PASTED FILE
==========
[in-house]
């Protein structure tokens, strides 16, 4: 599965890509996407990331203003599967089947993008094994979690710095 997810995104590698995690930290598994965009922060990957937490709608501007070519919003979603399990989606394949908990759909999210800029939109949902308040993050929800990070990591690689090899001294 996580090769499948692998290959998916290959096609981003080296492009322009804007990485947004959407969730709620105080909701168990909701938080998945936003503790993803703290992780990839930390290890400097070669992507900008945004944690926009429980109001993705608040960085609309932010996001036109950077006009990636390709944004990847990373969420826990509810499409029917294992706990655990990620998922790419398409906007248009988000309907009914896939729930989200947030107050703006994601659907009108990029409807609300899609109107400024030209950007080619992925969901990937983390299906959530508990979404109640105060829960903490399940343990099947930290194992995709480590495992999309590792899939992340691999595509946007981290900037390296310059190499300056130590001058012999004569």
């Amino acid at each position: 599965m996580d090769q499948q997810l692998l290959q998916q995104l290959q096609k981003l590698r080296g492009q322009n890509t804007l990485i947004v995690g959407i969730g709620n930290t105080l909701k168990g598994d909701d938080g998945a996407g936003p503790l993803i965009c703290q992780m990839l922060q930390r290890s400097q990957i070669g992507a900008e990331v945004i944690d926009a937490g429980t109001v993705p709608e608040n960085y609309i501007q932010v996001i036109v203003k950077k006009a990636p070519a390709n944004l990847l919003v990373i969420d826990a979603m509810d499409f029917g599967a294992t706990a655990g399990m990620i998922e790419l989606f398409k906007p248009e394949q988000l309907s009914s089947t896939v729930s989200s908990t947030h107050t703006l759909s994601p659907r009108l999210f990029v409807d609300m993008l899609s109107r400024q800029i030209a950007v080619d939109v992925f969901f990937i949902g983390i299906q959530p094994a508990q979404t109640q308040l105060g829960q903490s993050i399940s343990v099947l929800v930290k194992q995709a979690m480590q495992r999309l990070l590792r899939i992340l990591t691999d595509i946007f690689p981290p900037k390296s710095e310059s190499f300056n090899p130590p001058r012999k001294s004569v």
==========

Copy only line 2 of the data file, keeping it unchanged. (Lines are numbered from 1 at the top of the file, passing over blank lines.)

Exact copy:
């Protein structure tokens, strides 16, 4: 599965890509996407990331203003599967089947993008094994979690710095 997810995104590698995690930290598994965009922060990957937490709608501007070519919003979603399990989606394949908990759909999210800029939109949902308040993050929800990070990591690689090899001294 996580090769499948692998290959998916290959096609981003080296492009322009804007990485947004959407969730709620105080909701168990909701938080998945936003503790993803703290992780990839930390290890400097070669992507900008945004944690926009429980109001993705608040960085609309932010996001036109950077006009990636390709944004990847990373969420826990509810499409029917294992706990655990990620998922790419398409906007248009988000309907009914896939729930989200947030107050703006994601659907009108990029409807609300899609109107400024030209950007080619992925969901990937983390299906959530508990979404109640105060829960903490399940343990099947930290194992995709480590495992999309590792899939992340691999595509946007981290900037390296310059190499300056130590001058012999004569």